Stoke-on-Trent Local History




The development of the pottery villages during the late 16th and the 17th century. 
(Making of the Six Towns - p.23)

 The scattered clusters of dwellings began to look more like villages or even small towns. By 1700 there were about 70 houses in Burslem, along with a number of potbanks, but apart from Burslem, the only other places with the appearance of villages were Penkhull and Hanley.

 Penkhull's settlement was located around its green, where the church now stands. Hanley originally consisted of the two small hamlets half a mile apart, on at the junction of Town Road and Keelings Road, the other centred on the modern market and called Hanley Green. The church was not built until the middle of the 18th C. The modern town incorporates the old village of Shelton, which was extensively developed on its northern boundary in the early 19th C., seen in the geometric layout of streets west of Stafford / Lichfield Streets.

 Tunstall only existed as a string of cottages along a cart track, though in the 16th C. it had six open fields of nearly 100 acres. Fenton was a line of cottages along the main road (Lane Delph) and two small centres a mile apart, Great and Little Fenton. Longton consisted of Lane End along the road and a second cluster of houses towards Blurton. There were other linear settlements by the end of the 18th C., at Hot Lane, Sneyd Green, Cobridge, Shelton and Goldenhill, as well as small villages like Bucknall, Blurton, Hanford, Milton and Norton.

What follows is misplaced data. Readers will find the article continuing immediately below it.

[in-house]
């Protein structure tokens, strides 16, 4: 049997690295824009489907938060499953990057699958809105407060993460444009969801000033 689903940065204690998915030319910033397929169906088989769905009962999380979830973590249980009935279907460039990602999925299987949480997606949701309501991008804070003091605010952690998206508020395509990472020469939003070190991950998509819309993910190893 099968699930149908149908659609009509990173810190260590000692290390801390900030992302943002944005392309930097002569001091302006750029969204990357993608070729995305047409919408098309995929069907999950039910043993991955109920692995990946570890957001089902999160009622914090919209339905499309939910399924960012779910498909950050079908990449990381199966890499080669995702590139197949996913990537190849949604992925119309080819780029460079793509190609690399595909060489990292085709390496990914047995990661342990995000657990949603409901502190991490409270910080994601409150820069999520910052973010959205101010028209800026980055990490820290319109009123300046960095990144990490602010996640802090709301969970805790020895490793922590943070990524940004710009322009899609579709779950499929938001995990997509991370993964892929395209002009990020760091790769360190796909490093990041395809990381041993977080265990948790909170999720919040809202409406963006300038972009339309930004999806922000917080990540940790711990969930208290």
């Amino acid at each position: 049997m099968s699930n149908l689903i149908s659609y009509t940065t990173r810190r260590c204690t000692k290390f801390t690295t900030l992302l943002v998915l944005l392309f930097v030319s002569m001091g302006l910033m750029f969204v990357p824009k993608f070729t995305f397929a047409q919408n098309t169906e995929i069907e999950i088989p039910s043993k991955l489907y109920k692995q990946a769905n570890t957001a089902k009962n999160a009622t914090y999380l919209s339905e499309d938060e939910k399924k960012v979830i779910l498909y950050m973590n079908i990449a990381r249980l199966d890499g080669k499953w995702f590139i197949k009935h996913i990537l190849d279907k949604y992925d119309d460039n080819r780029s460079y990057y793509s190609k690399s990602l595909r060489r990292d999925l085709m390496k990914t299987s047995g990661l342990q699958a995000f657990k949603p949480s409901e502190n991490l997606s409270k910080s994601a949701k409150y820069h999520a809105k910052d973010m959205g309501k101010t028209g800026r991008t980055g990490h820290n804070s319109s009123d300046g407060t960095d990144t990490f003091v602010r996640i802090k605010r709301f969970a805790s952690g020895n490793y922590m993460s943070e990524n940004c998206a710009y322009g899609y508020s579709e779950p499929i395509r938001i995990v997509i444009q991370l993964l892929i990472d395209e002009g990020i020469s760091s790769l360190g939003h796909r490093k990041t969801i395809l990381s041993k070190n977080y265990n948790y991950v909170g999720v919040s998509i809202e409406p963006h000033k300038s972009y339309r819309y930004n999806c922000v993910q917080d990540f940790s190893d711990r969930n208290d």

Rather than the original villages expanding outwards in all directions a new kind of settlement pattern closely tied to the primitive roads through the area was establishing itself. Some examples of the type of cottages being built still survive (2000) as in Broad Street, Hanley and Newcastle Street, Longport.



Previous: The meaning of place names
Next: Local Government; Parishes, Manor Courts, Poor Law 


questions / comments / contributions? email: Steve Birks